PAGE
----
Imagine being stuck outside on a blistering summer day with little to no refuge. Now couple this experience with a life-threatening ailment, such as lung cancer. Unfortunately, this is the reality for many who are experiencing homelessness in Houston.
Without proper medical intervention, the likelihood for long-term survival is slim. Dr. David Buck, professor in the Department of Family and Community Medicine at Baylor College of Medicine and founder of Healthcare for the Homeless-Houston, was inspired to start the Patient Care Intervention Center (PCIC), in order to improve health care quality and costs for underserved populations.
Buck and Baylor medical student Conor Holton-Burke wrote a piece for the Catalyst blog about a recent study, which analyzed the social needs of those with complex medical issues, whether homeless or domiciled.
In an excerpt from the blog post, Buck and Holton-Burke note that:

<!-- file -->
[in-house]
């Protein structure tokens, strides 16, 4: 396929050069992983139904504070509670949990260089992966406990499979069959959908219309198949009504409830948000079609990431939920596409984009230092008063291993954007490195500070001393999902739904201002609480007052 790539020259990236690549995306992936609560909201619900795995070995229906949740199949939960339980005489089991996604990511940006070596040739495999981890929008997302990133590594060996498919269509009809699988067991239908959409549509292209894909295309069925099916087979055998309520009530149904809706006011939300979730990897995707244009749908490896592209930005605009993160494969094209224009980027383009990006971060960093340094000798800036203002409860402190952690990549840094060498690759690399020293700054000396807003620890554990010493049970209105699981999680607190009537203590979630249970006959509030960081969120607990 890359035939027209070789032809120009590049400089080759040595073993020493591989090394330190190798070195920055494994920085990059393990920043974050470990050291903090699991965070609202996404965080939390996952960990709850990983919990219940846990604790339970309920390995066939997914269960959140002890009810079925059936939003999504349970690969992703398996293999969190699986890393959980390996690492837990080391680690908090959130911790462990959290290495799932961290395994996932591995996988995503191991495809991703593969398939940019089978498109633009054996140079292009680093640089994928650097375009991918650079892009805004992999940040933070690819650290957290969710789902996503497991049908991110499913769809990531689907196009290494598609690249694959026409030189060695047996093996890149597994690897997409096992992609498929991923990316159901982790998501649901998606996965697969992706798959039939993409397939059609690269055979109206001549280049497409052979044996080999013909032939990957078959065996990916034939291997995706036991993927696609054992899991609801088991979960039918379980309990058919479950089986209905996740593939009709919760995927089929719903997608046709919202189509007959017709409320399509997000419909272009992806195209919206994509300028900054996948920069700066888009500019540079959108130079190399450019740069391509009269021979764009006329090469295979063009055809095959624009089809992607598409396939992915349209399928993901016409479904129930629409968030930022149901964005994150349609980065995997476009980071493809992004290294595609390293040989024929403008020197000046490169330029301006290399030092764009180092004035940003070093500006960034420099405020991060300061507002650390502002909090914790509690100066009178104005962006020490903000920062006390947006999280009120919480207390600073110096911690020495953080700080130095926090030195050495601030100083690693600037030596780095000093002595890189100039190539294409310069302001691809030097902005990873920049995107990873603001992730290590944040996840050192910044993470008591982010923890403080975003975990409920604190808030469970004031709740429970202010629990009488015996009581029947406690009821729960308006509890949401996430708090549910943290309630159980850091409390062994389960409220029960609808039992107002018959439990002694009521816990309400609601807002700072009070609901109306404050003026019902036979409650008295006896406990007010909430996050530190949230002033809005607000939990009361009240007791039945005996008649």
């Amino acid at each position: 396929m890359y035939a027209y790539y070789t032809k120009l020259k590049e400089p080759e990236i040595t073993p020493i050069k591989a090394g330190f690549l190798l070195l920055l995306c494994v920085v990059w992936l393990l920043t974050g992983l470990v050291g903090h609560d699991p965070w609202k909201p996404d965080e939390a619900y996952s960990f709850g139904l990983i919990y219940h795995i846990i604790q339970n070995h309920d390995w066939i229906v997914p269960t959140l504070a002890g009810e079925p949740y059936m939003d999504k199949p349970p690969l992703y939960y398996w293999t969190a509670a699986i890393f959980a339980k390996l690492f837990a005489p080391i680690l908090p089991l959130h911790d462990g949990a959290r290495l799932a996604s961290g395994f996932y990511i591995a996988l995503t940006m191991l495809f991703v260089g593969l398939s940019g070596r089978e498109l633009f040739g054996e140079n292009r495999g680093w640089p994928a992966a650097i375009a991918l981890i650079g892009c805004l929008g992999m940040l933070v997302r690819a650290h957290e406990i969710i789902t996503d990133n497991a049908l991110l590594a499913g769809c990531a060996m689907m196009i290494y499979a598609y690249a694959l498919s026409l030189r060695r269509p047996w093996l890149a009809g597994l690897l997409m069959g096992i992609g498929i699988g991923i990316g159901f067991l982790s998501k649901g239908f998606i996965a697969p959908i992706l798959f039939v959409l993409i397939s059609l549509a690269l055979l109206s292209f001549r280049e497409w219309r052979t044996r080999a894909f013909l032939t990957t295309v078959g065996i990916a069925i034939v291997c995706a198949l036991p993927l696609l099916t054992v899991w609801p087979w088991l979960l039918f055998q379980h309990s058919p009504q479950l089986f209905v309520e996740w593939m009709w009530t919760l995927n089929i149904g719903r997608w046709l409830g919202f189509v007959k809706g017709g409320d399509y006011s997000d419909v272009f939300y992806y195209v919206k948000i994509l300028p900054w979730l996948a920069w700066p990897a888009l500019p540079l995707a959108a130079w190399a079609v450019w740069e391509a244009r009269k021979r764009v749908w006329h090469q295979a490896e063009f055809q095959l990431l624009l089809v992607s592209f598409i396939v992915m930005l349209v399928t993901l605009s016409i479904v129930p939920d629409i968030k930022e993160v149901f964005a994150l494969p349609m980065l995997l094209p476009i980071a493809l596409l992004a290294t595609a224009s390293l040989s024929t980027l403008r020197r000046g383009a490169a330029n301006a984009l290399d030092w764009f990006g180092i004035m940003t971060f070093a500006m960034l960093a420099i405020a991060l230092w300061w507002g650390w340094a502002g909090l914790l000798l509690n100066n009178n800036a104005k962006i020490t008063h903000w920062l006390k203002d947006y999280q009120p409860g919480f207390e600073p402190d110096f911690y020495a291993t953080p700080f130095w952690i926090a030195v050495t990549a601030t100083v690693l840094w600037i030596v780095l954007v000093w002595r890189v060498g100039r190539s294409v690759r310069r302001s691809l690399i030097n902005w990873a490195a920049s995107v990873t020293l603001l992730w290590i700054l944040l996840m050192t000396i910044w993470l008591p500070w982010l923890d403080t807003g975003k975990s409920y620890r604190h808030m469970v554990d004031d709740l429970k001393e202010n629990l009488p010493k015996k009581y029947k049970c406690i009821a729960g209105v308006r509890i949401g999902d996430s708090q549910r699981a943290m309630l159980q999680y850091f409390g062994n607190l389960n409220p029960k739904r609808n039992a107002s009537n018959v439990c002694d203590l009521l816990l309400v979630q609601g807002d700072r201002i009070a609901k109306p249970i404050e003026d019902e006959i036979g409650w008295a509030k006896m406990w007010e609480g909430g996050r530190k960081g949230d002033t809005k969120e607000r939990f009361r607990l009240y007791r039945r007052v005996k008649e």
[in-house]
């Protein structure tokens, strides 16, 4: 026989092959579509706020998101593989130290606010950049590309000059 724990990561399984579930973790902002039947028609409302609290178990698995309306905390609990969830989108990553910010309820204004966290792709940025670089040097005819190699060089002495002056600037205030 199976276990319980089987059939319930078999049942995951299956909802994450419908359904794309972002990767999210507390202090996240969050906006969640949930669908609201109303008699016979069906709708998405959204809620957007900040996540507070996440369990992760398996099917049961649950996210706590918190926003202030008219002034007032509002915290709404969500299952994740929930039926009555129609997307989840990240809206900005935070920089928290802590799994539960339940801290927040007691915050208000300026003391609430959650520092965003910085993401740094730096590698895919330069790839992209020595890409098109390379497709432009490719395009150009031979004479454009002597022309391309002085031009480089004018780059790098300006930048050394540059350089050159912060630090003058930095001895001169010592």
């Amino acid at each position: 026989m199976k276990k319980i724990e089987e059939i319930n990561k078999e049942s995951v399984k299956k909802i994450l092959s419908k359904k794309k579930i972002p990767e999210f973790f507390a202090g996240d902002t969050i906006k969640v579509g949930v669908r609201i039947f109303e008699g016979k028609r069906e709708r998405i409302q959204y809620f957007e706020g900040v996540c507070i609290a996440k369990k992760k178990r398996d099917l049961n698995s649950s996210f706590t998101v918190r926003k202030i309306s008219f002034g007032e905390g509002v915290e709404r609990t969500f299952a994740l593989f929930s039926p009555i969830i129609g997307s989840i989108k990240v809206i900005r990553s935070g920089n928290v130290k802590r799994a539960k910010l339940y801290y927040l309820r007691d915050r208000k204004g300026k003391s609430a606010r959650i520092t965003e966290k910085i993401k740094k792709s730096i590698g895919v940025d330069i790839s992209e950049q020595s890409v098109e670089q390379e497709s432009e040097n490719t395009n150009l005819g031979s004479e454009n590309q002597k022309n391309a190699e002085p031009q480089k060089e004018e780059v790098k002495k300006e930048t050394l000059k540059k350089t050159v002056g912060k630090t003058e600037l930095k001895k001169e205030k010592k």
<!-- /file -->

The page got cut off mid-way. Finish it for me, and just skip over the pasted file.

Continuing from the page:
By combining data from multiple hospital systems, PCIC’s data analysts identified 39 patients in the community, who, in the previous year, had either visited the emergency room at least 10 times or been admitted at least four times. After enrollment in PCIC’s program, these patients participated in weekly meetings with care coordinators, received social assistance, and were chaperoned to primary care appointments, among other interventions. After six months in the program, we found that these measures decreased health care utilization, lowered total health care costs, and improved these patients’ quality of life. More specifically, the total health care costs of the 39 patients dropped from $2.3 million in the six months preceding the intervention to $1 million in the six months during the intervention.